(Updates with closing prices)
LONDON, March 13 (Reuters) - Zinc prices held close to an eight-month high on Wednesday as sinking stocks of the metal on the London Metal Exchange (LME) market fuelled supply concerns even as inventories grew elsewhere.
Inventories of zinc in warehouses certified by the LME touched 58,950 tonnes, their lowest since October 2007. MZNSTX-TOTAL
This boosted the premium for cash zinc over the three-month LME contract to $52 per tonne on Tuesday, its highest since Jan. 8. CMZN0-3
“Tightness on the LME seems to be playing into higher prices, even though there is a reasonable amount of stock in China which suggests that the global market is not as tight as the LME is,” said Capital Economics analyst Ross Strachan.
Benchmark zinc closed up 0.4 percent at $2,848 a tonne after earlier reaching its highest since July at $2,848.50.
The metal is the second best performing base metal this year, up 15 percent after shedding 26 percent in 2018.
CHINA STOCKS: Zinc stocks in warehouses monitored by ShFE are above 117,000 tonnes, according to latest data. That, combined with more than 82,000 tonnes in Shanghai bonded warehouses, takes the total to near 200,000 tonnes. ZN-STX-SGH
The pace of stock gains on ShFE has been quicker than most would have expected, according to analysts at GFMS Refinitiv.
POSITIONS: LME broker Marex Spectron estimates speculators held a collective net long position of 5 percent of open interest last Friday from 9.3 percent in early February.
BALANCE: The global zinc market deficit narrowed to 28,000 tonnes in January from a revised deficit of 62,400 tonnes in December, data from the International Lead and Zinc Study Group (ILZSG) showed.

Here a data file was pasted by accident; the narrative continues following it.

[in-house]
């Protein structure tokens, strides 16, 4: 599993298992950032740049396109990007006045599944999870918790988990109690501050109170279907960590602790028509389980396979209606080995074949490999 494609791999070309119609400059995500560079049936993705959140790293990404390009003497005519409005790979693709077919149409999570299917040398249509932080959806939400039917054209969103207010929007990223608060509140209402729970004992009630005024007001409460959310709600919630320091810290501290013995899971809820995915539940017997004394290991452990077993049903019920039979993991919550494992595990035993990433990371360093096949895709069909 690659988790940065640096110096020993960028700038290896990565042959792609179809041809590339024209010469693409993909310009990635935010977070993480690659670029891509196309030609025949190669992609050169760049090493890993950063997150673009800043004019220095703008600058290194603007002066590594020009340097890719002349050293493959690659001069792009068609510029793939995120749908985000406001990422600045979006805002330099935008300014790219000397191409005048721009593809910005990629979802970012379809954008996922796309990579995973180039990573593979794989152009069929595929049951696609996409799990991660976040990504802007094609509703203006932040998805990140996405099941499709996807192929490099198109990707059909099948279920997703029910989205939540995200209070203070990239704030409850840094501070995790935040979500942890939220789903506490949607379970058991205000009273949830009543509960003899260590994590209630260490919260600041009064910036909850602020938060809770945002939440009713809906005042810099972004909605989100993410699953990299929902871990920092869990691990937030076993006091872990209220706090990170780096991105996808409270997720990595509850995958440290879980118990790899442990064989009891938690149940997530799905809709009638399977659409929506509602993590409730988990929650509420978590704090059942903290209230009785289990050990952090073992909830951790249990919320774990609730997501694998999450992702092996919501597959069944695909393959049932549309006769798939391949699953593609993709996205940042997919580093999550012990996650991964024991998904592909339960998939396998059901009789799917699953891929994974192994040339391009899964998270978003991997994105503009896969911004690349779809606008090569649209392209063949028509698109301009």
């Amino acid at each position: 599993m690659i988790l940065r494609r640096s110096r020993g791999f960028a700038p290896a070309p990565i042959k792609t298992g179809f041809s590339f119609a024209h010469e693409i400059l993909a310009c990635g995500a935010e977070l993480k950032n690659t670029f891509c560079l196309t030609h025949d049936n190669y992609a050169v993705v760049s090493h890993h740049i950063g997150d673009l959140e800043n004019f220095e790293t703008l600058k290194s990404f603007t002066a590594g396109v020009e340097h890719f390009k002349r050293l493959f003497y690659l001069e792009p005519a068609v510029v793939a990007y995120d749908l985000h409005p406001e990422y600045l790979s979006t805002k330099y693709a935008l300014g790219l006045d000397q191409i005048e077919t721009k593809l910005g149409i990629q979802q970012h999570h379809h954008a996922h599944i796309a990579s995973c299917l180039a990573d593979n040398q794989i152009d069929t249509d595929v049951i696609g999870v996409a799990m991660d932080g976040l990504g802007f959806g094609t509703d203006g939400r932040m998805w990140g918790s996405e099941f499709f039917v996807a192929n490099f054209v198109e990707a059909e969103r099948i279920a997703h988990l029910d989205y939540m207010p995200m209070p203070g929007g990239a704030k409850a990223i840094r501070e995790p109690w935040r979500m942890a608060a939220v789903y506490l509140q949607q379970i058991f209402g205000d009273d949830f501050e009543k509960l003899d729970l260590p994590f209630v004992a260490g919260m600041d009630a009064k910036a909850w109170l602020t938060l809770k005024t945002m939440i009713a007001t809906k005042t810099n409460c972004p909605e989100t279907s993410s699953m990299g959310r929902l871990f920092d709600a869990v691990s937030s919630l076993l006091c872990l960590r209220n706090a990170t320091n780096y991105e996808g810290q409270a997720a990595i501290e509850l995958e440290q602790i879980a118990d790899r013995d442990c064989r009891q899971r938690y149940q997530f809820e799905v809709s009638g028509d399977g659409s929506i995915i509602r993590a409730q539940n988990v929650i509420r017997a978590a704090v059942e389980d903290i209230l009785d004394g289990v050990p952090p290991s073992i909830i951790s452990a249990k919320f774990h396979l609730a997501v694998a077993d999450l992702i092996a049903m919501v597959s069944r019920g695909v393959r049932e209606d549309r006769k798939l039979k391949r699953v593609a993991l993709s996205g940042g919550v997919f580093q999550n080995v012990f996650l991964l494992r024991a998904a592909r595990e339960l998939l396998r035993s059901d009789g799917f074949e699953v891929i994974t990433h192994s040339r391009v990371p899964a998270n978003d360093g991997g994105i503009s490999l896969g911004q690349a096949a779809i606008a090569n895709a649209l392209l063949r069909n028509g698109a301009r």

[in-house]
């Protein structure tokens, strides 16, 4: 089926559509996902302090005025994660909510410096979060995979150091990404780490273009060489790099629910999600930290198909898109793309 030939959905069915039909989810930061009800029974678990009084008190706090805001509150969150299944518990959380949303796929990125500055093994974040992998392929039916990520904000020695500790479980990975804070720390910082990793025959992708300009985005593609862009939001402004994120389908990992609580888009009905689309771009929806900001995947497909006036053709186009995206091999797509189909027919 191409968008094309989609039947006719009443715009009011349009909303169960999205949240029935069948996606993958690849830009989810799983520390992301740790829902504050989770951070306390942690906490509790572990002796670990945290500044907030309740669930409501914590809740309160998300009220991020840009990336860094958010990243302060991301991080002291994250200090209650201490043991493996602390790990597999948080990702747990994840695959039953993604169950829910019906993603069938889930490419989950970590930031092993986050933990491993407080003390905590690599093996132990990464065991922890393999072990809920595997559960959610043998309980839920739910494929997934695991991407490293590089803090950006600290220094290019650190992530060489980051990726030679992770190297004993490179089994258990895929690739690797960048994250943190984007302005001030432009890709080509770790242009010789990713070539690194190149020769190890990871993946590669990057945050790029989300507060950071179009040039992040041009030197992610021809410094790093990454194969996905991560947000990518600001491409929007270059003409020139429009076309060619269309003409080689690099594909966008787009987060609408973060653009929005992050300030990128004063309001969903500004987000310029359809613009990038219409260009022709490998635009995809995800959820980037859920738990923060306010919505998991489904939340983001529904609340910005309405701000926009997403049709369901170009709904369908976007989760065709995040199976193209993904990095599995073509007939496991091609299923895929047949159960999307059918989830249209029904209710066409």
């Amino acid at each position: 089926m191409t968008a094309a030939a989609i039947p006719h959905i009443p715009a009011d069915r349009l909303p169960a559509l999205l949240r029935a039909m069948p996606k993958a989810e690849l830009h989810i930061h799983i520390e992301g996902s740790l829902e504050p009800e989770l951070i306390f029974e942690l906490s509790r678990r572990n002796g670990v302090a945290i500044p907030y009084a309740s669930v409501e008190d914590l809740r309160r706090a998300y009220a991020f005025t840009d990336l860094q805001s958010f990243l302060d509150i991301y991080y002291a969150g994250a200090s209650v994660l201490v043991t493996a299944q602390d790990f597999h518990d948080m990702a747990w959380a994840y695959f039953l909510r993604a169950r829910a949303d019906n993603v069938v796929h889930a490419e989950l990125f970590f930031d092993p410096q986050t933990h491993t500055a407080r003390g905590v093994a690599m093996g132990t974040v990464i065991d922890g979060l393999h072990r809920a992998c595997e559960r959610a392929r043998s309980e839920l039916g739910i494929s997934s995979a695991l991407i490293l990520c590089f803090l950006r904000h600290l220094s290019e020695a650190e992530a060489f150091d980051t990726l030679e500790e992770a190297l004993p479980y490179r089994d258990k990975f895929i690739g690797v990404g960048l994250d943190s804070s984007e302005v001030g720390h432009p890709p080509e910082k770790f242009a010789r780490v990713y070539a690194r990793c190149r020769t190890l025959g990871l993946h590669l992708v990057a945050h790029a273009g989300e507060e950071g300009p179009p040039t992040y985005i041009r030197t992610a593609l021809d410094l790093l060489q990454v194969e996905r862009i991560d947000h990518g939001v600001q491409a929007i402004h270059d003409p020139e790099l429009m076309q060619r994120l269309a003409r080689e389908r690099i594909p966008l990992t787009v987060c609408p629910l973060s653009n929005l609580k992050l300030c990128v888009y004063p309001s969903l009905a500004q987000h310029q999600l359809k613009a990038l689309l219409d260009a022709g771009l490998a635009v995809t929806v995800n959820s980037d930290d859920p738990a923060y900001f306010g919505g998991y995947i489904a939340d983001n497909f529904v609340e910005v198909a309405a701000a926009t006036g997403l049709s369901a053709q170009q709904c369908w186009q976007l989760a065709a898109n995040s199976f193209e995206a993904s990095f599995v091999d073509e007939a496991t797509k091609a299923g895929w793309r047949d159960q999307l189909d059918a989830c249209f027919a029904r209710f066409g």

DOMINANT POSITION: Zinc prices have also been bolstered by the large position held by one party, which controls 50-79 percent of available LME zinc inventories, according to LME data. <0#LME-WHL>
SUPPLY: Floods in Australia’s Queensland state last month have disrupted rail delivery of zinc exports to the northern port of Townsville, affecting miners, including Glencore , MMG Ltd and South 32.
ALUMINIUM: Aluminium ended up 1.8 percent at $1,906 a tonne after Norway’s Norsk Hydro said production at its Neuss plant in Germany would likely fall by 10,000-20,000 tonnes due to an accident.
TRADE: The United States and China may be in the final weeks of discussions to hammer out a deal to ease their tit-for-tat tariffs dispute, U.S. Trade Representative Robert Lighthizer said on Tuesday.
OTHER METALS: Copper did not trade at the close but was bid unchanged at $6,472 a tonne. Lead gained 2.1 percent to $2,129.50, nickel rose 0.8 percent to $13,210 and tin was bid down 0.8 percent at $21,150.
Additional reporting by Tom Daly in Beijing and Eric Onstad and Peter Hobson in London; Editing by Kirsten Donovan and David Evans
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